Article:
Instead of a hip replacement that would have almost certainly ended any chance of playing again, Emery had bone grafted from his lower leg and inserted in the ball of his hip, an incredibly painful procedure that left him bed ridden for more than a month. The long comeback that ensued was first, and perhaps best, detailed by ESPN.com way back in October:

“Usually when you have this type of thing done, they just want you to walk again,” Emery told ESPN.com. “The doctor was understanding of what I wanted. I told him that I could care less if I can’t walk in five years, but I want just want to play hockey for five years.”

Even if he has to do so without part of his lower leg. As CBC’s Elliotte Friedman pointed out in another great piece on Emery’s comeback, nothing was put in to replace the bottom of his fibula, which was grafted in up near his hip:

“A rod was put in to replace it, right?” he’s asked.

“No,” Emery replies.

“So, what’s there?”

“Nothing.”

“There’s nothing in your leg where that bone used to be?”

“Nope, but it’s not a load-bearing bone. So it’s not a big deal.”

So after a summer of reflection on a career that included being exiled to the KHL for 2008-09 because of a party boy image that ended any NHL interest, Emery began a rigorous rehab routine with renowned Toronto fitness guru Matt Nichol, a patience-testing twice-a-day for five months stint with everything from pilates, to yoga, to acupuncture, and even some ballet.

“We’ve done everything but thrown the kitchen sink in there,” Nichol told The Sun. “And it’s working. Ray tells me he’s doing things on the ice he could never do before the injury.”

Once he was cleared to go back on the ice, Emery began working again with Eli Wilson, his goaltending coach in Ottawa, in October and recently started practicing with the Brampton Battalion in the major junior Ontario Hockey League. Once overly reliant on his remarkable athleticism, Emery is working to minimize his movement and let his 6-foot-3 frame do more of the work.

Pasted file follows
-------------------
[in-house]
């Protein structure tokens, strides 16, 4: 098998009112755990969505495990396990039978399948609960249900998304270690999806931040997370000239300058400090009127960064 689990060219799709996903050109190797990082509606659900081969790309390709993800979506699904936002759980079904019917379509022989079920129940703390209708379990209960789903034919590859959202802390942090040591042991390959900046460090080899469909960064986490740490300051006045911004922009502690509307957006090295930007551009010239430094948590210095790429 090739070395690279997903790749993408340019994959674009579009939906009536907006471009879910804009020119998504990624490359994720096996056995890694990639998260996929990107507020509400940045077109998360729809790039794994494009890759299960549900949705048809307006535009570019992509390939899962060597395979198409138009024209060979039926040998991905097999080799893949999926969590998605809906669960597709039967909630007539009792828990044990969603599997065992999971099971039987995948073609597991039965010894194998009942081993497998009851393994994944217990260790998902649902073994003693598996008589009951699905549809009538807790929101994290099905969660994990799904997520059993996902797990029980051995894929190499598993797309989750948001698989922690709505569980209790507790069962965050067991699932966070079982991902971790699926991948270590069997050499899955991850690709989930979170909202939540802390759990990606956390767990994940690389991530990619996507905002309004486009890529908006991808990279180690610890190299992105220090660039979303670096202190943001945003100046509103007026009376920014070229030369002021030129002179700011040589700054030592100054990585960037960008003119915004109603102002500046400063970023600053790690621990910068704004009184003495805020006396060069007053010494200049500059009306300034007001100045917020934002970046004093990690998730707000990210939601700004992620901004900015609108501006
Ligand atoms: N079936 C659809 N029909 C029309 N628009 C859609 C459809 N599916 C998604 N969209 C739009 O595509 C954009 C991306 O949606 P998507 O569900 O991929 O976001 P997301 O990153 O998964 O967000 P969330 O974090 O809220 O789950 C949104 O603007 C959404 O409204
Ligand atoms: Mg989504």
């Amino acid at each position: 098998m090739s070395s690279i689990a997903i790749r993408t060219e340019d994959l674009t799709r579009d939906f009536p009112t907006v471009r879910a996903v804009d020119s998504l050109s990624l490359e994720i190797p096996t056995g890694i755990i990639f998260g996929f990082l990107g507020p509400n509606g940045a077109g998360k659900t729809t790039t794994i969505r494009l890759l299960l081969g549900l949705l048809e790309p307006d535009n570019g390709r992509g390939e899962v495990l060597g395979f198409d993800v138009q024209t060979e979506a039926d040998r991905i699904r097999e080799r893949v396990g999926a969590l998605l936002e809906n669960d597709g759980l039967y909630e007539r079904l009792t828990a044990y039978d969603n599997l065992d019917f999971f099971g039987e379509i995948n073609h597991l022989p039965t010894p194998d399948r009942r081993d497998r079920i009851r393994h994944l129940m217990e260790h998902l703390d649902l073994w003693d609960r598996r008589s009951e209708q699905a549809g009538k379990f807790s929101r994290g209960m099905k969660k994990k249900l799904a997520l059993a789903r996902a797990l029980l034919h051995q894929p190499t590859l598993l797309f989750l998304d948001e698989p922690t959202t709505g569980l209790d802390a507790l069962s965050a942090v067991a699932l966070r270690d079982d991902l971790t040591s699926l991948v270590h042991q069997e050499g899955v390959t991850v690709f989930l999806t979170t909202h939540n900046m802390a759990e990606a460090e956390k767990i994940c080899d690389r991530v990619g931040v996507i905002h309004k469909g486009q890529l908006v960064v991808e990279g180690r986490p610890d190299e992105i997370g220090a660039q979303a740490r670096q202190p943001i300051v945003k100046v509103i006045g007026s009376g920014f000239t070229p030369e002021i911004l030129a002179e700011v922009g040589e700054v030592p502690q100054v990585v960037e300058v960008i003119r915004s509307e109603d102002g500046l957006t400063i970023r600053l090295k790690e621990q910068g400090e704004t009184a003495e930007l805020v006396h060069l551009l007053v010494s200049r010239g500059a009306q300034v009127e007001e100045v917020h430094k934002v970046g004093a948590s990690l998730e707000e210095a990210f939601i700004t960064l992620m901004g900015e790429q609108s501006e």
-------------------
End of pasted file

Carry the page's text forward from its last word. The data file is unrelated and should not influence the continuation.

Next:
“When you’re young, you rely on your athleticism. You’re impatient,” he told Friedman for the CBC article. “But in Philly, I was back in the net, trying to play the same game over and over. I’m trying to do a little more (blocking).”

As for his history and reputation, Emery doesn’t try to hide from it, admitting in the CBC piece that the rumours he once spent $50,000 on a Halloween party for the Senators, a team he backstopped to the 2007 Stanley Cup finals, were true (“It was for the team” and “It was a great party,” he said). But if being banished to Russia didn’t provide enough perspective, the surgery did.

“I’ve taken a lot of things for granted and this has helped me realize I enjoy what I do,” Emery told the CBC. “What worked for me early in my career…how I conducted myself, some of the people I associated with, didn’t work for me later on. I didn’t deal with that very well at all. I was a kid, took things for granted…I didn’t really understand that there was more to being a player. I didn’t respect that. It caught up to me real quick.”

Fast enough for the Senators to buy him out of the three-year, $9.5 million contract extension he signed shortly after making the Cup FInals after just one season. The question now is how long it will take Emery to get back to NHL form.

“The way I feel right now, if you give me a couple of weeks worth of professional practices, I’ll be good to go,” he told The Sun.

Bo Jackson will be watching and cheering, and so should a lot of other people inspired by Emery’s newfound dedication.